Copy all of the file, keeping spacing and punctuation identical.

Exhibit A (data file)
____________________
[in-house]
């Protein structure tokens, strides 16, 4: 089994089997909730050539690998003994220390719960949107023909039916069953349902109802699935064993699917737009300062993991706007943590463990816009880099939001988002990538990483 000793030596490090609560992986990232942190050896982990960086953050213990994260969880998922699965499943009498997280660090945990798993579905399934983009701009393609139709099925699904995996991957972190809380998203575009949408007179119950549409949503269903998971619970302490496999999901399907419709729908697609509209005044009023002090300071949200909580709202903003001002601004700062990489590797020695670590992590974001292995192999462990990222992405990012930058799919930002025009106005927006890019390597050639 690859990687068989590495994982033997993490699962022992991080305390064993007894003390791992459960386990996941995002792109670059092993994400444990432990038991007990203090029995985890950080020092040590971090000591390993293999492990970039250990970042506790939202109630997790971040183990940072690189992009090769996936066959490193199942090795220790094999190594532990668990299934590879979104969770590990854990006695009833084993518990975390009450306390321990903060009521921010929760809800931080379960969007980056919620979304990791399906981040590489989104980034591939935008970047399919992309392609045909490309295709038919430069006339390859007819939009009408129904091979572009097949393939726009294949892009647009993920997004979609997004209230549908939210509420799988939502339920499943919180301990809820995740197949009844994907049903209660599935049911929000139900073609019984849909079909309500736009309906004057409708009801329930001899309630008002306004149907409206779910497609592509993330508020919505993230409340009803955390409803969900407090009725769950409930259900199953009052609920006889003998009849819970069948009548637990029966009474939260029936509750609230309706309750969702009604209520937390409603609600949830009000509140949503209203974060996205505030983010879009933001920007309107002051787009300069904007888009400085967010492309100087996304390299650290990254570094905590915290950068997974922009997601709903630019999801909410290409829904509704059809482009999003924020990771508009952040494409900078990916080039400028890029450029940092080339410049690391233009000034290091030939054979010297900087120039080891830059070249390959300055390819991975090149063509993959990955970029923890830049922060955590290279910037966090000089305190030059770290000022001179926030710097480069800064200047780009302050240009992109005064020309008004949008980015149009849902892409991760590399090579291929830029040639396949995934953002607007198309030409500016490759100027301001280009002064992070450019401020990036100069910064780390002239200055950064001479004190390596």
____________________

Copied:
[in-house]
């Protein structure tokens, strides 16, 4: 089994089997909730050539690998003994220390719960949107023909039916069953349902109802699935064993699917737009300062993991706007943590463990816009880099939001988002990538990483 000793030596490090609560992986990232942190050896982990960086953050213990994260969880998922699965499943009498997280660090945990798993579905399934983009701009393609139709099925699904995996991957972190809380998203575009949408007179119950549409949503269903998971619970302490496999999901399907419709729908697609509209005044009023002090300071949200909580709202903003001002601004700062990489590797020695670590992590974001292995192999462990990222992405990012930058799919930002025009106005927006890019390597050639 690859990687068989590495994982033997993490699962022992991080305390064993007894003390791992459960386990996941995002792109670059092993994400444990432990038991007990203090029995985890950080020092040590971090000591390993293999492990970039250990970042506790939202109630997790971040183990940072690189992009090769996936066959490193199942090795220790094999190594532990668990299934590879979104969770590990854990006695009833084993518990975390009450306390321990903060009521921010929760809800931080379960969007980056919620979304990791399906981040590489989104980034591939935008970047399919992309392609045909490309295709038919430069006339390859007819939009009408129904091979572009097949393939726009294949892009647009993920997004979609997004209230549908939210509420799988939502339920499943919180301990809820995740197949009844994907049903209660599935049911929000139900073609019984849909079909309500736009309906004057409708009801329930001899309630008002306004149907409206779910497609592509993330508020919505993230409340009803955390409803969900407090009725769950409930259900199953009052609920006889003998009849819970069948009548637990029966009474939260029936509750609230309706309750969702009604209520937390409603609600949830009000509140949503209203974060996205505030983010879009933001920007309107002051787009300069904007888009400085967010492309100087996304390299650290990254570094905590915290950068997974922009997601709903630019999801909410290409829904509704059809482009999003924020990771508009952040494409900078990916080039400028890029450029940092080339410049690391233009000034290091030939054979010297900087120039080891830059070249390959300055390819991975090149063509993959990955970029923890830049922060955590290279910037966090000089305190030059770290000022001179926030710097480069800064200047780009302050240009992109005064020309008004949008980015149009849902892409991760590399090579291929830029040639396949995934953002607007198309030409500016490759100027301001280009002064992070450019401020990036100069910064780390002239200055950064001479004190390596």